Loss of busi­ness rates re­lief will hit pupils

The Courier & Advertiser (Dundee Edition) - - EDUCATION -

In­de­pen­dent schools have faced a steady in­crease of pres­sure on their char­i­ta­ble sta­tus over the past decade, says Ken­neth Pinker­ton, senior as­so­ciate with Tur­can Con­nell.

Be­tween 2009 and 2014, the Of­fice of the Scot­tish Char­ity Reg­u­la­tor (OSCR) car­ried out a com­plete re­view of the char­i­ta­ble sta­tus of the in­de­pen­dent school sec­tor.

A small num­ber of schools failed the char­ity test be­cause OSCR de­ter­mined they did not pro­vide suf­fi­cient pub­lic ben­e­fit. All of them took cor­rec­tive ac­tion, in­clud­ing ex­pand­ing bur­sary pro­grammes, and later passed.

More re­cently, the Scot­tish Gov­ern­ment has con­firmed that it in­tends to press ahead with the rec­om­men­da­tion of the Bar­clay Re­view of busi­ness rates to end char­ity re­lief for in­de­pen­dent schools.

The out­come of that re­view was that it was un­fair and un­equal for in­de­pen­dent schools to re­ceive rates re­lief at 80% when state schools do not qual­ify, and rec­om­mended that in­de­pen­dent schools should no longer re­ceive the re­liefs.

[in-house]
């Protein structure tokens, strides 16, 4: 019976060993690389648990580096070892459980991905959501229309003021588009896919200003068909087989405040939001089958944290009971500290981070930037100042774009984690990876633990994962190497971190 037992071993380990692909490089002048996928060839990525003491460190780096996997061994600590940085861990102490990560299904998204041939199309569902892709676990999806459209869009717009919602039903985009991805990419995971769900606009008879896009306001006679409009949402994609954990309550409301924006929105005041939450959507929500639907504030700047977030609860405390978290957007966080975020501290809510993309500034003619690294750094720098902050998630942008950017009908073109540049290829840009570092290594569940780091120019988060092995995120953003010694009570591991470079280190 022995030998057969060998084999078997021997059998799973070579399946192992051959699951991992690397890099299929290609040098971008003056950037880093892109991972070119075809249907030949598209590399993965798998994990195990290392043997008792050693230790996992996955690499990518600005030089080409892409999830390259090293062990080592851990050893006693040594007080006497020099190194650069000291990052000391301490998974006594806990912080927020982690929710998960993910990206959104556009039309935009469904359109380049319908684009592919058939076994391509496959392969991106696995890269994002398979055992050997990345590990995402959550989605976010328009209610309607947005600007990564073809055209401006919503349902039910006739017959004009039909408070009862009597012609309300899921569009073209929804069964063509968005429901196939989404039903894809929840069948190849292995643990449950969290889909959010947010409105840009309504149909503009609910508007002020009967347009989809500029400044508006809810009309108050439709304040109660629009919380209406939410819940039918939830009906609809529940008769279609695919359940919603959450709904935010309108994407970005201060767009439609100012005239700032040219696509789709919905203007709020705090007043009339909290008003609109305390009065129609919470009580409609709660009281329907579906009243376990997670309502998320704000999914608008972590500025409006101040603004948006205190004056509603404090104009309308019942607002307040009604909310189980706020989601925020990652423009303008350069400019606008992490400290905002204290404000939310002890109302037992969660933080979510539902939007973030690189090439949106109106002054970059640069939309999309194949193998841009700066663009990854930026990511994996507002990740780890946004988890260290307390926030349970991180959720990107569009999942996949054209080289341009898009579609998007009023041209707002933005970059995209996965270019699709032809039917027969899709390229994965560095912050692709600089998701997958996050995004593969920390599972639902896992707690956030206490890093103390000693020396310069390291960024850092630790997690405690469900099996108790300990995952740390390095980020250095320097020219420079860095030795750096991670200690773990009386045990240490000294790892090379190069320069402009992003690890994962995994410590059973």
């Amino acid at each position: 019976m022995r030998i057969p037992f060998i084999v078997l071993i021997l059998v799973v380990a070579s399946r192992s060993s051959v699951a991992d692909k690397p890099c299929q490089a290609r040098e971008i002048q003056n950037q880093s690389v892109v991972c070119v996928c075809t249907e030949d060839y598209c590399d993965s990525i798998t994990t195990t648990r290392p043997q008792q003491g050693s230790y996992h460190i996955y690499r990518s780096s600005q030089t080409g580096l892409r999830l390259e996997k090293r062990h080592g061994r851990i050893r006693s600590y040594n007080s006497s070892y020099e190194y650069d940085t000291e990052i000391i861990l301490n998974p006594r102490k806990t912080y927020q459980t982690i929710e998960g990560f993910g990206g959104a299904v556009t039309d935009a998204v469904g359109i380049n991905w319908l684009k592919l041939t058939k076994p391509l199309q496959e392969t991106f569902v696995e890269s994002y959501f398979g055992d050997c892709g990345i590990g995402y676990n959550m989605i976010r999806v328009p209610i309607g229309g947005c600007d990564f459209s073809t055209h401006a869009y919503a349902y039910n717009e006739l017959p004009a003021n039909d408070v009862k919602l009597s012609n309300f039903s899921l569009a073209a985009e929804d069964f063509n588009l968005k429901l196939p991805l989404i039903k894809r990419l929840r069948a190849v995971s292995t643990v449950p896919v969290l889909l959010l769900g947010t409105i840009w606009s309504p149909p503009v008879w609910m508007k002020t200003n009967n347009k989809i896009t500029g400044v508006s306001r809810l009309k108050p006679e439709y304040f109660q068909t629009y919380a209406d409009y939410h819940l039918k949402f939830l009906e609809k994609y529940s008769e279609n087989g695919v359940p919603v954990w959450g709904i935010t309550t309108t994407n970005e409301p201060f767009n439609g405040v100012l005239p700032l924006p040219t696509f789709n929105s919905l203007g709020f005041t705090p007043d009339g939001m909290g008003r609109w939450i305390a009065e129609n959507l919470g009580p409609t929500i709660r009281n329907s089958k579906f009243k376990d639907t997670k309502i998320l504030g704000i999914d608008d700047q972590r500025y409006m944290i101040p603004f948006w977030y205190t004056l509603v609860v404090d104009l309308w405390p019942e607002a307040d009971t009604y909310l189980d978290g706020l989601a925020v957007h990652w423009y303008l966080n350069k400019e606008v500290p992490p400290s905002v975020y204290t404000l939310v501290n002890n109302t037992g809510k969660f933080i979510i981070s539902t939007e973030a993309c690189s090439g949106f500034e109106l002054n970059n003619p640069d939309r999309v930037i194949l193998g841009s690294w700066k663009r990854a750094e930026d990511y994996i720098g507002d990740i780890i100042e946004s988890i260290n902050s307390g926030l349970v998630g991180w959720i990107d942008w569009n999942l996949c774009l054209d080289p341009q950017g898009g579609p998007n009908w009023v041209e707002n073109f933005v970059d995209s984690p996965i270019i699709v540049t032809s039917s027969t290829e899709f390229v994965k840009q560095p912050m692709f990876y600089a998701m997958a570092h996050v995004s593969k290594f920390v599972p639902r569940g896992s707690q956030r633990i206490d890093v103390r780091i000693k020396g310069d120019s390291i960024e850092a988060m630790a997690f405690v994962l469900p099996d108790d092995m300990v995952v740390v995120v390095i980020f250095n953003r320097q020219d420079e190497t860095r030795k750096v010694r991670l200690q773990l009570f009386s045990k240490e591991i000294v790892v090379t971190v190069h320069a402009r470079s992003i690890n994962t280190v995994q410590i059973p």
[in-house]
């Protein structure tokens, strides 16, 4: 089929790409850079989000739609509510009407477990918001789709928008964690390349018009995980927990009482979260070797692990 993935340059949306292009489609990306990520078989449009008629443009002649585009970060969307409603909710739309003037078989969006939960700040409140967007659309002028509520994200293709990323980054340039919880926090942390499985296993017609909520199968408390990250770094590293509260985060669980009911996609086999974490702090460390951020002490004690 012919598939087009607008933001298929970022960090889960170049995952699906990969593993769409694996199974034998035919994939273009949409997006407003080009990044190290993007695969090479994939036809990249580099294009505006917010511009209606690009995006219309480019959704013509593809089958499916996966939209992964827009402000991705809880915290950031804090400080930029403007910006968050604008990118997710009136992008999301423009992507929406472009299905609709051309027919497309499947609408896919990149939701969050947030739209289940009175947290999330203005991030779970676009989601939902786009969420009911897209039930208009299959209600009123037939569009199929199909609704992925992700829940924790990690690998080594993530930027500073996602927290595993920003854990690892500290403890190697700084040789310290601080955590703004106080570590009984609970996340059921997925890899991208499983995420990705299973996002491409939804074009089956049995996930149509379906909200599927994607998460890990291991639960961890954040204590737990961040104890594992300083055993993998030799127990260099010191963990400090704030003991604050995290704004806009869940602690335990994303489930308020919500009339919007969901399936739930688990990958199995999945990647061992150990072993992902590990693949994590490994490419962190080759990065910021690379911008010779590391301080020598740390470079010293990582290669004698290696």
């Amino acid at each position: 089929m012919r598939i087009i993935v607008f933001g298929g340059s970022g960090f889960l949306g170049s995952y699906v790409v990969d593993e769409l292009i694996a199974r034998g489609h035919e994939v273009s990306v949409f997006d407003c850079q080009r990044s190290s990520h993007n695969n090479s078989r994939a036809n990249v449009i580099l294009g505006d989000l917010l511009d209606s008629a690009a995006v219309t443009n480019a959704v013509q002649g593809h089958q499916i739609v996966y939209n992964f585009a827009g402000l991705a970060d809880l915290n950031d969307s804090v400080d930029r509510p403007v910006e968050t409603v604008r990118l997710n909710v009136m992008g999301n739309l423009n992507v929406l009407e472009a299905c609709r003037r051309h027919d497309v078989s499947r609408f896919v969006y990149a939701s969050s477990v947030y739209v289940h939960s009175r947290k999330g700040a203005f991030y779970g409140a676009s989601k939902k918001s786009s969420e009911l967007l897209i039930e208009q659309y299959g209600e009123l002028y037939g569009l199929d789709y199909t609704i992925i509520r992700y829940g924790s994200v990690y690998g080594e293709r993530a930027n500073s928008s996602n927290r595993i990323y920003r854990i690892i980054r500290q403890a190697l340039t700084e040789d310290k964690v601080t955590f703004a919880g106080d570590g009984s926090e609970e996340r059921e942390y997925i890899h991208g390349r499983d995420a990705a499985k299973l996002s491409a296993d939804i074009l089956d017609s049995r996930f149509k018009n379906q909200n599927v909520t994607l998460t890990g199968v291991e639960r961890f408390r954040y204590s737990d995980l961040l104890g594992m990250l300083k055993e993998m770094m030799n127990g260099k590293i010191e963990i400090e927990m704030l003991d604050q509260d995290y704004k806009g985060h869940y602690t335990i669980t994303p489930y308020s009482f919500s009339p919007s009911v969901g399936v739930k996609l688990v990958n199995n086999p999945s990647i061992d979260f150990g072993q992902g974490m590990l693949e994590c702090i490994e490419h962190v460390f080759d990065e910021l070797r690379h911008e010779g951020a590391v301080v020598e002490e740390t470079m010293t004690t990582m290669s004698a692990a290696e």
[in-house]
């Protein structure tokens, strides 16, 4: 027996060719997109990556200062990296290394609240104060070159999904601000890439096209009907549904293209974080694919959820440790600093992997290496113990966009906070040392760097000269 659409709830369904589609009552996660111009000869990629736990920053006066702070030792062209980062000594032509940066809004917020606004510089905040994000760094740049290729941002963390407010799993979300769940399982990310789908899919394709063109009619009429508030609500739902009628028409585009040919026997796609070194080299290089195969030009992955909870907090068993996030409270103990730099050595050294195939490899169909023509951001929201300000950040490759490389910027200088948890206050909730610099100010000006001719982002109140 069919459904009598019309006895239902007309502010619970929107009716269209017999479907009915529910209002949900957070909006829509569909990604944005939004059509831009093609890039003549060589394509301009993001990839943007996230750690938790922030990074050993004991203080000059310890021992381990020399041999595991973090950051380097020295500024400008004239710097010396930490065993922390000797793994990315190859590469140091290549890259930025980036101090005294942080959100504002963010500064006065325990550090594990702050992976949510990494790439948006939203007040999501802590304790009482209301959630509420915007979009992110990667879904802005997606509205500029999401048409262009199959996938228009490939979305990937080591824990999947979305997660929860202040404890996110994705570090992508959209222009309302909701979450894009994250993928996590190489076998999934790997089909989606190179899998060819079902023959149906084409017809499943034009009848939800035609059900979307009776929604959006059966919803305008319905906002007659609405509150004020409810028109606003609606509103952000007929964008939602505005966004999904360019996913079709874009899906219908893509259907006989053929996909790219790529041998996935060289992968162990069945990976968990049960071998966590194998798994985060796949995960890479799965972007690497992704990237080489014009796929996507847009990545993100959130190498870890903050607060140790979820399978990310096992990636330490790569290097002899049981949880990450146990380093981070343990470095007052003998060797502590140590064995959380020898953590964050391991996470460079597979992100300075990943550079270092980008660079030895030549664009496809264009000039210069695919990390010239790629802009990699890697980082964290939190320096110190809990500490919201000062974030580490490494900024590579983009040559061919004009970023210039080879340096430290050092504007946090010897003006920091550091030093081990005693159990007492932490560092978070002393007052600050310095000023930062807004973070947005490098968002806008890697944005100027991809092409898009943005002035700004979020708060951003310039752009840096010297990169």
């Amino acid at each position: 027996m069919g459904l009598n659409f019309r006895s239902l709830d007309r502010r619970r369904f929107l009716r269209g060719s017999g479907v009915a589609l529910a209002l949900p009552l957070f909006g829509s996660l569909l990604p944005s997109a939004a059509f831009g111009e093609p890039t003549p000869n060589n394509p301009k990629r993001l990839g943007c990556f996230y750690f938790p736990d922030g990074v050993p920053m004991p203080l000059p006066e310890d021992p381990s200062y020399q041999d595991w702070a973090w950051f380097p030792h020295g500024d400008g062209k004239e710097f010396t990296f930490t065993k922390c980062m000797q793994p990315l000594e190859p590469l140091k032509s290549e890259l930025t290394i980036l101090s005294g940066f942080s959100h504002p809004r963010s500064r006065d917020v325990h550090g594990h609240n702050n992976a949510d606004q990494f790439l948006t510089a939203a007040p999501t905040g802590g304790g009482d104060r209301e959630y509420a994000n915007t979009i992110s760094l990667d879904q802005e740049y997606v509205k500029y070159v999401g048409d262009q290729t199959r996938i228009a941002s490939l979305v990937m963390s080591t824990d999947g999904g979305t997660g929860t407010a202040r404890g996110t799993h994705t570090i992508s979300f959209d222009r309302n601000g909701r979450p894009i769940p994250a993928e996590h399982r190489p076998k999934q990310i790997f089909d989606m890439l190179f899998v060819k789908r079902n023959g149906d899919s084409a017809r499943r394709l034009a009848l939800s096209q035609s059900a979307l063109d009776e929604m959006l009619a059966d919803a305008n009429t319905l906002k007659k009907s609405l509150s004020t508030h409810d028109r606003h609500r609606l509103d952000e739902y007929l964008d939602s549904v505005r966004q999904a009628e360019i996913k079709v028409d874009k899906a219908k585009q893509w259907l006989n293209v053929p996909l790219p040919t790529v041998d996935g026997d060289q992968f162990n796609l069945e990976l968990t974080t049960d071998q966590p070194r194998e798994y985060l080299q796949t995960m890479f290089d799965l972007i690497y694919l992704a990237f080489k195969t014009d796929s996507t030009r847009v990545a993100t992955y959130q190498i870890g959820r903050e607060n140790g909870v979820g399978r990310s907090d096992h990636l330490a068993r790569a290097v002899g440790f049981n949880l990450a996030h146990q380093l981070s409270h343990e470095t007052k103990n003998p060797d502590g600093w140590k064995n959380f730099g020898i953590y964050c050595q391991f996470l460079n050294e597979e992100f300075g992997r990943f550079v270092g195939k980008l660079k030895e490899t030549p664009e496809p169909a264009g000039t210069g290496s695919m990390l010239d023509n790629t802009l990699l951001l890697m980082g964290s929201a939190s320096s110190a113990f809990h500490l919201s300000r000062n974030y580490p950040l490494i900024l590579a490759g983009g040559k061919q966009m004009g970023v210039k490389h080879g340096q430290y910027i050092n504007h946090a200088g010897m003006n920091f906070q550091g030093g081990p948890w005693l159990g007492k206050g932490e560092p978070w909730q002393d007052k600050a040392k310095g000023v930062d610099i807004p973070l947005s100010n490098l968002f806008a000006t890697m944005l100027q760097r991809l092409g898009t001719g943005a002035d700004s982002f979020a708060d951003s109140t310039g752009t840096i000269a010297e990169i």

The Scot­tish Gov­ern­ment’s Pro­gramme for Gov­ern­ment 2018-19 stated that a Non-Do­mes­tic Rates Bill would be in­tro­duced to fur­ther im­ple­ment rec­om­men­da­tions of the Bar­clay Re­view.

In par­tic­u­lar, it will “...de­liver mea­sures to in­crease fair­ness and en­sure a level play­ing field by re­form­ing a num­ber of re­liefs...”.

It is un­der­stood that the Bill will be in­tro­duced in the early new year, sub­ject of course to on­go­ing de­mands on civil ser­vants due to Brexit.

Will the out­come of the Bar­clay Re­view be a push too far? The re­moval of busi­ness rates re­lief will no doubt lead in­de­pen­dent schools to re-ex­am­ine their busi­ness model. That will likely in­clude in­creas­ing fees and per­haps de­creas­ing bur­sary pro­vi­sion.

It has been sug­gested that de­creas­ing bur­saries would be a dan­ger­ous move for in­de­pen­dent schools. This is one of the el­e­ments of their work OSCR con­sid­ers a pub­lic ben­e­fit and qual­i­fies them for char­i­ta­ble sta­tus.

What then if the in­de­pen­dent schools con­sider aban­don­ing char­i­ta­ble sta­tus and thus the re­quire­ment to pro­vide pub­lic ben­e­fit? In an ar­ti­cle in Civil So­ci­ety in May 2018, it was re­ported that in­de­pen­dent schools south of the bor­der are in­creas­ingly find­ing ways to aban­don char­ity sta­tus, ac­cord­ing to re­cent re­ports.

The in­de­pen­dent schools coun­cil re­ported in its an­nual cen­sus that only 75% of schools have char­i­ta­ble sta­tus and its fig­ures show this per­cent­age has been fall­ing grad­u­ally but steadily for a decade.

Aban­don­ing char­i­ta­ble sta­tus will re­quire con­sid­er­a­tion of the op­tions and risks of re­moval from the Scot­tish Char­ity Reg­is­ter, crit­i­cal for char­i­ta­ble sta­tus. That said, there is pro­vi­sion within the Char­i­ties and Trustee In­vest­ment (Scot­land) Act 2005 (2005 Act) for a char­ity to ask to be re­moved from the Scot­tish Char­ity Reg­is­ter.